The Canadian Coast Guard has joined public health officials in British Columbia in calling for restraint over the upcoming Victoria Day long weekend.
In a statement on Thursday, federal agency urged recreational boaters in B.C. to avoid unnecessary travel over the May long weekend, and asked those who choose to go out on the water this season to practice common sense, good judgement, and continue to observe public heath guidelines.
“The Canadian Armed Forces, Canada Border Services Agency, Canadian Coast Guard, Indigenous Services Canada, Parks Canada Agency, RCMP, and other federal partners, Destination BC, Emergency Management BC, and the United States Coast Guard are working together this spring to ensure all mariners on the water stay safe and are observing COVID-19 protocols laid out by the BC Provincial Health Officer and Government of Canada,” reads the statement.
In particular, recreational boaters are advised against visiting small communities in B.C., as many of them, including First Nations communities have closed themselves off to visitors to protect themselves against the virus.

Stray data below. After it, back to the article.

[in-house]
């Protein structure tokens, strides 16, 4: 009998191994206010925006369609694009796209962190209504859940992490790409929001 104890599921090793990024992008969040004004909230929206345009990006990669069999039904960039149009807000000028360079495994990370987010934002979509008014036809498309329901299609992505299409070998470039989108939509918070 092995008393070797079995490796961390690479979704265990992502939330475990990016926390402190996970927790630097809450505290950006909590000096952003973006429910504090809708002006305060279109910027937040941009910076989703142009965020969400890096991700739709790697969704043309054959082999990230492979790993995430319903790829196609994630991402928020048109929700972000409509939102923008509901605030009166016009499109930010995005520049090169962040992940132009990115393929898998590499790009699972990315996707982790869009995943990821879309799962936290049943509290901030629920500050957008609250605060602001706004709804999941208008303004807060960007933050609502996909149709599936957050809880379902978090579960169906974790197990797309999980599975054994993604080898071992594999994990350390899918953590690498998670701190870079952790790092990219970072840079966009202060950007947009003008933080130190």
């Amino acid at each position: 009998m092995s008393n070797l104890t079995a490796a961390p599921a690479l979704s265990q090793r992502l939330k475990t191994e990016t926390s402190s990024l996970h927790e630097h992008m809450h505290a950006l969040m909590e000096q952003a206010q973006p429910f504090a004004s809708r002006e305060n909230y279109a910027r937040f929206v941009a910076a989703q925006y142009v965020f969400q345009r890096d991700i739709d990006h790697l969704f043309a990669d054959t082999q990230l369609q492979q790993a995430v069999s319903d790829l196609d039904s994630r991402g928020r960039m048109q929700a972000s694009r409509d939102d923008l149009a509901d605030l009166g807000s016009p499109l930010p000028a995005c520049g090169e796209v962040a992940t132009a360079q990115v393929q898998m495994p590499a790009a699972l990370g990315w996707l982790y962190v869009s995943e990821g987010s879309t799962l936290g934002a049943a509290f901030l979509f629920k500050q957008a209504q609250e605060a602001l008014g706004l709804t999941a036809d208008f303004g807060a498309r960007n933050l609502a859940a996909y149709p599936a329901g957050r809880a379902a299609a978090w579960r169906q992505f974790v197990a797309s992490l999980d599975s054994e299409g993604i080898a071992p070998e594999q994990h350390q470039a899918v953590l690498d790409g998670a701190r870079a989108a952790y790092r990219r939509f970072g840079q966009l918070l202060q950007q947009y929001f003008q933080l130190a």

This message has been relayed by both B.C. Health Minister Adrian Dix and provincial health officer Dr. Bonnie Henry this past week.
Dr. Henry about ppl travelling to summer homes/cottages in small B.C. communities: yes it's ok to go there, but bring your own food, don't overwhelm the system.
— Brishti Basu (@brish_ti) May 12, 2020
Boaters who venture out onto the waters are therefore asked to carry their own supplies of fuel, food, safety equipment, and other items.
As with every B.C. resident in general, boaters who have been feeling ill or were in close contact with someone diagnosed with COVID-19 are asked to stay home, away from the ocean.
“In a marine emergency, boaters should let emergency responders know if they have any flu-like symptoms when they call for assistance,” reads the statement.
The Coast Guard announcement also included a reminder that the U.S. – Canada border remains closed until May 21 which means boaters crossing the border for non-essential purposes like recreation and tourism will be turned back.
Essential travellers who do enter Canada from the U.S. by boat will be required to self isolate for 14 days, just like travellers who enter by air and land.
During his daily briefing on Wednesday, Prime Minister Justin Trudeau alluded to talks between himself and his U.S. counterpart about extending the border closure past May 21.
Public health officials in B.C. have stated that they are opposed to the U.S.-Canada border reopening to non-essential travel any time in the near future.